“Palm trees in the yard, I come from Palm Bay Drive/ That’s off of Palm River Road, Sarge was chilling on Langston/ We learned to live by a code by watching Tommy get famous” is a quick image of the fruits of our labor, combined with a short origin story, naming a few streets in the neighborhood I grew up in. SARGE (featured later on “1000 Horses”) taught me how to rap when we were like 11, and our biggest idol at the time was Tampa legend Tom G, who grew up in our neighborhood and lived on the same street as Sarge (Langston Drive).
We watched the moves Tom made at the time, which included turning down bogus record deals, refusing to move to Atlanta to really blow up (which was something every other Florida artist was doing at the time), and connecting with people directly to build an audience. All important lessons that we folded into our approach today. — Vonne
I’ll just go ahead and say it first, I felt like Sonny Cheeba from Camp Lo. Vonne made me re-record this verse a few times to ensure my charisma was there. I believe we might’ve only had this off-kilter wobbly sound from the Korg MS-20. A few days later, I received a 30-second clip with Vonne’s intro and a call saying, “Dre you gotta…. I don’t know. It’s something here, you gotta swag it out like Camp Lo a lil bit.” “Ice rock gritty/ Do da drunken monk when I’m in it” came from On the Way Uptown by Camp Lo, which features demos from their album Uptown Saturday Night. I wanted to be like them: cool, flashy, and use coded language how they would, and keep it ground level. They’ve also talked about their life and made it cool by getting groovy with their words. It’s as if they were dancing to the beat lyrically.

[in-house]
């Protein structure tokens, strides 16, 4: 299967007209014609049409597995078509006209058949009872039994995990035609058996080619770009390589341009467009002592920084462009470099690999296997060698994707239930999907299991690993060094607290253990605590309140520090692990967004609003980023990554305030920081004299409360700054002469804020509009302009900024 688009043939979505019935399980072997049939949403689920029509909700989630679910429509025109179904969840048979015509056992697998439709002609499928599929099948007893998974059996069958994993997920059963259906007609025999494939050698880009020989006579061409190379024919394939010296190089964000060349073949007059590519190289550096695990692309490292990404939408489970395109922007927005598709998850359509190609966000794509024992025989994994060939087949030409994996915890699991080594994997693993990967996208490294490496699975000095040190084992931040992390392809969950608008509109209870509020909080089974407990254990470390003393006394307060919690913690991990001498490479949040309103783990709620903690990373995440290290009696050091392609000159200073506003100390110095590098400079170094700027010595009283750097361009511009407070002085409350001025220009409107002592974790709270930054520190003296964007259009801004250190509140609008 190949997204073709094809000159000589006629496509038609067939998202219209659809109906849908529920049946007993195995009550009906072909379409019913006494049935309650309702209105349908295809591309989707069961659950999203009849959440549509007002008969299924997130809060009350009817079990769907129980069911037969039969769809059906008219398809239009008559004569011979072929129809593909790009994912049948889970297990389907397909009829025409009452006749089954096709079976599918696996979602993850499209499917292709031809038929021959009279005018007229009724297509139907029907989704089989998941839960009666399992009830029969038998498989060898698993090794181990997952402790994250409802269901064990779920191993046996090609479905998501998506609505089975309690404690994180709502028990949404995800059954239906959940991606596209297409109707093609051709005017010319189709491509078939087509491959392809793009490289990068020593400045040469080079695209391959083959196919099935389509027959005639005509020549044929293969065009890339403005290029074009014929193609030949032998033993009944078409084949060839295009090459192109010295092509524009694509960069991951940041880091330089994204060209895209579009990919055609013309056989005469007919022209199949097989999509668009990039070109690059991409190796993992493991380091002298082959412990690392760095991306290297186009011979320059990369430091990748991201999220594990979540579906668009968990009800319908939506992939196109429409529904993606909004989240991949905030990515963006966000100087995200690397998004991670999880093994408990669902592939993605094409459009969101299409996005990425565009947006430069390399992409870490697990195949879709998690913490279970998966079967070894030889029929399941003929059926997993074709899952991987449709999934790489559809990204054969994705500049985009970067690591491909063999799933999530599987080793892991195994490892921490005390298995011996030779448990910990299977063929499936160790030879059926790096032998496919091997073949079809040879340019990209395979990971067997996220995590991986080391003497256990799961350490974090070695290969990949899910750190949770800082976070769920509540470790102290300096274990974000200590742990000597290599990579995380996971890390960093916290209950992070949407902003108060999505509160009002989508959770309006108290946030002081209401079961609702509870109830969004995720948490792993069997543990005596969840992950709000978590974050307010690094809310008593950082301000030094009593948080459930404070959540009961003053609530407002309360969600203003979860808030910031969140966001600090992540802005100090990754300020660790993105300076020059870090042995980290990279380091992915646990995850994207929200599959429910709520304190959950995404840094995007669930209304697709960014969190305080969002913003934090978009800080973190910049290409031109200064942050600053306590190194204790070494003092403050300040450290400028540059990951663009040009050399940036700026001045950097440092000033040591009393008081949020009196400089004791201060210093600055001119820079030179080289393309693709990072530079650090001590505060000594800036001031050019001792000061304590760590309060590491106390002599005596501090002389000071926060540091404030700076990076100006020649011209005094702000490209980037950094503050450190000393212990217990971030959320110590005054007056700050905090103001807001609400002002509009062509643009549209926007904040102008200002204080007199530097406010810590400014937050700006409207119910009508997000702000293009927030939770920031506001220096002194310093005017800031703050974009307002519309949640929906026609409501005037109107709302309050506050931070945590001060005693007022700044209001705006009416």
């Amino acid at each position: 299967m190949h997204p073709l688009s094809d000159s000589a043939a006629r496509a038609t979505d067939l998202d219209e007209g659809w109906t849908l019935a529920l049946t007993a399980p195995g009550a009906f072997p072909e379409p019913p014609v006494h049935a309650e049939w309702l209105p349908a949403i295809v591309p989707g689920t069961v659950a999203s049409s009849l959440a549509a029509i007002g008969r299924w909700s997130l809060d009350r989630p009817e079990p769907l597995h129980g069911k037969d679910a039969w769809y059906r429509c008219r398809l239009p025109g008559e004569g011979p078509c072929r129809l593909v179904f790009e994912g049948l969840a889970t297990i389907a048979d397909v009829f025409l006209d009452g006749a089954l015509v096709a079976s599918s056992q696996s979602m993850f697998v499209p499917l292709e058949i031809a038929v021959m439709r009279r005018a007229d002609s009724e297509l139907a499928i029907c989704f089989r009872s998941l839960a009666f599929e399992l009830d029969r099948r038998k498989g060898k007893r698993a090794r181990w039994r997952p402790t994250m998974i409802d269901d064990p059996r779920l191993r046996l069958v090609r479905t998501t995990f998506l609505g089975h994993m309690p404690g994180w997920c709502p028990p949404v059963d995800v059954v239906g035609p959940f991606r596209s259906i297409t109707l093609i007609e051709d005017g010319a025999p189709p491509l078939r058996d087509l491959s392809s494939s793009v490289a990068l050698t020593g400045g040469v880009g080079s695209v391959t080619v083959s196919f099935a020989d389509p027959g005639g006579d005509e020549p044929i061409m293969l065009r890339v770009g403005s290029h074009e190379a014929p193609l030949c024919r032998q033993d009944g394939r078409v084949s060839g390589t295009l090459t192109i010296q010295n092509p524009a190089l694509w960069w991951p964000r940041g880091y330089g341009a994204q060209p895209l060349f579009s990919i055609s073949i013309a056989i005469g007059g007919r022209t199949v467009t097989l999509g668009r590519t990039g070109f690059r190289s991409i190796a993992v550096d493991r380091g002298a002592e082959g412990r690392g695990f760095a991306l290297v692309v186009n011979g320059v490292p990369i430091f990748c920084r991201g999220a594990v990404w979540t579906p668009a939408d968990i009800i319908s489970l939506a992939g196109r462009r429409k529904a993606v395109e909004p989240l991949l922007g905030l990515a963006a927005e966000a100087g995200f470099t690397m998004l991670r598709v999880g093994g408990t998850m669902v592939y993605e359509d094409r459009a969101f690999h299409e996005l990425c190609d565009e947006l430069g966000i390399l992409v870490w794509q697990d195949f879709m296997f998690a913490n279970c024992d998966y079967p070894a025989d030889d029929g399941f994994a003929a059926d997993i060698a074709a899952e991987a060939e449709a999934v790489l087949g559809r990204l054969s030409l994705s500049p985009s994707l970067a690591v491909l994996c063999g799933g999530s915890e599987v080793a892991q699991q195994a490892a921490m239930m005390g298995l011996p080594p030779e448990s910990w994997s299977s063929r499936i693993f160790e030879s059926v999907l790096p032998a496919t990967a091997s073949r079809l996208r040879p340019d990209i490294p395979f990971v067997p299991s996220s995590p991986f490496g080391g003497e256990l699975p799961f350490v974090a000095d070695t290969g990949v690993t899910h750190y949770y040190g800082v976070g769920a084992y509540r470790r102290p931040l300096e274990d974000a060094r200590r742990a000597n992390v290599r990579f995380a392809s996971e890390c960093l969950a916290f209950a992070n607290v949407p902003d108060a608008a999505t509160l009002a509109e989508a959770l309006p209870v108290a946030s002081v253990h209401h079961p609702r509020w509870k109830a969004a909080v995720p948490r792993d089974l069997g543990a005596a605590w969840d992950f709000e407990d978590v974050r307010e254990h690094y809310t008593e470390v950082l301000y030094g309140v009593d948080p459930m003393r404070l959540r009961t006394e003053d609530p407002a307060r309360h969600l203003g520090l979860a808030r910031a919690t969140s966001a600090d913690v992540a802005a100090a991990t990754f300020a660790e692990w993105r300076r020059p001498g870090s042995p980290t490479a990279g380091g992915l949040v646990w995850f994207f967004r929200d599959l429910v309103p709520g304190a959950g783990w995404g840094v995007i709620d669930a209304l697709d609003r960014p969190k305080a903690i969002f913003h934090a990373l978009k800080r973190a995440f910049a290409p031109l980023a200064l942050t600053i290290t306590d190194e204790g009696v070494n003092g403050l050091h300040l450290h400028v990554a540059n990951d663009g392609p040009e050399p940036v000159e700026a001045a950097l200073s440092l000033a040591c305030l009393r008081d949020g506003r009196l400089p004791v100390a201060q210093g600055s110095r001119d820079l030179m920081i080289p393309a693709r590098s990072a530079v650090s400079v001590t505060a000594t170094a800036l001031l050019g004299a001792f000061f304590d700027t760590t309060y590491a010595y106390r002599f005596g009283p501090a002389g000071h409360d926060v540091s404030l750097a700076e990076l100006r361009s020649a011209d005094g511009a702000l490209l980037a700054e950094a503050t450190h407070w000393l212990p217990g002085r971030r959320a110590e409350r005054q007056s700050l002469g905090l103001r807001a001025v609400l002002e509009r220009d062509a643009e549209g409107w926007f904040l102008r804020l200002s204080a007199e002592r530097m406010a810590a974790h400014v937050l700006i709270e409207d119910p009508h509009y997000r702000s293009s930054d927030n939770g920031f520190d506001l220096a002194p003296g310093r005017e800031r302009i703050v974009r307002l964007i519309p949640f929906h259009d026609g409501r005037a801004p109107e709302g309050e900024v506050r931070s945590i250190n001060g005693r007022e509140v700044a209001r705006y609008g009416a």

It has a bit of a standoffish tone, but we are letting it be known that we aren’t like everyone else. Not to say we are saying a bunch of new stuff, but it’s the details that set us apart. Sergio Tacchini’s logo might look odd/bootleg to some people, but those who do know understand that it’s a classic brand. I also mentioned a Haro bike, Roger Linn (created the Akai MPC), and Adidas trainers; not that a specific model was mentioned with any of these, but I wanted to pique the ears of those who have or had these timeless items. Even if the listener doesn’t have it, they are accessible to everyone and not just of the “elite”